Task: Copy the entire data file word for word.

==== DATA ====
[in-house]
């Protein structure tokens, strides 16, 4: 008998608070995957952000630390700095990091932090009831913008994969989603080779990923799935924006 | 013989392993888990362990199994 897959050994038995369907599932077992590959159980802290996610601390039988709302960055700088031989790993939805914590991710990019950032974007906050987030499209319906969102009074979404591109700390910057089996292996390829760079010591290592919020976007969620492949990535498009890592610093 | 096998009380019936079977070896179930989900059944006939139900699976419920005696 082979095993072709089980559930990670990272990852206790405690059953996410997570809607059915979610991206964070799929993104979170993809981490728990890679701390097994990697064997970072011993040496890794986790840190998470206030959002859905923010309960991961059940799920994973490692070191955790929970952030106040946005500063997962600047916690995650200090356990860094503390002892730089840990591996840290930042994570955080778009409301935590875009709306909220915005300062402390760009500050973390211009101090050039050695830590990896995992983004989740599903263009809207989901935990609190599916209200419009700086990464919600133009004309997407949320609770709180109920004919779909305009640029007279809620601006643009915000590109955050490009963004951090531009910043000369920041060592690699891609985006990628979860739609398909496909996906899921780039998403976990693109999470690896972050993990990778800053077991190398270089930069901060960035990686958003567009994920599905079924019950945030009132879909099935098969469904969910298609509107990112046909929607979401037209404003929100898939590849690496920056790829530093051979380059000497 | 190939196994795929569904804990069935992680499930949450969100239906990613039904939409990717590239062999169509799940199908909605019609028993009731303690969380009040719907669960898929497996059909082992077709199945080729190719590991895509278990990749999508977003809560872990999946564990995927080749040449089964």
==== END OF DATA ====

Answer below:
[in-house]
């Protein structure tokens, strides 16, 4: 008998608070995957952000630390700095990091932090009831913008994969989603080779990923799935924006 | 013989392993888990362990199994 897959050994038995369907599932077992590959159980802290996610601390039988709302960055700088031989790993939805914590991710990019950032974007906050987030499209319906969102009074979404591109700390910057089996292996390829760079010591290592919020976007969620492949990535498009890592610093 | 096998009380019936079977070896179930989900059944006939139900699976419920005696 082979095993072709089980559930990670990272990852206790405690059953996410997570809607059915979610991206964070799929993104979170993809981490728990890679701390097994990697064997970072011993040496890794986790840190998470206030959002859905923010309960991961059940799920994973490692070191955790929970952030106040946005500063997962600047916690995650200090356990860094503390002892730089840990591996840290930042994570955080778009409301935590875009709306909220915005300062402390760009500050973390211009101090050039050695830590990896995992983004989740599903263009809207989901935990609190599916209200419009700086990464919600133009004309997407949320609770709180109920004919779909305009640029007279809620601006643009915000590109955050490009963004951090531009910043000369920041060592690699891609985006990628979860739609398909496909996906899921780039998403976990693109999470690896972050993990990778800053077991190398270089930069901060960035990686958003567009994920599905079924019950945030009132879909099935098969469904969910298609509107990112046909929607979401037209404003929100898939590849690496920056790829530093051979380059000497 | 190939196994795929569904804990069935992680499930949450969100239906990613039904939409990717590239062999169509799940199908909605019609028993009731303690969380009040719907669960898929497996059909082992077709199945080729190719590991895509278990990749999508977003809560872990999946564990995927080749040449089964």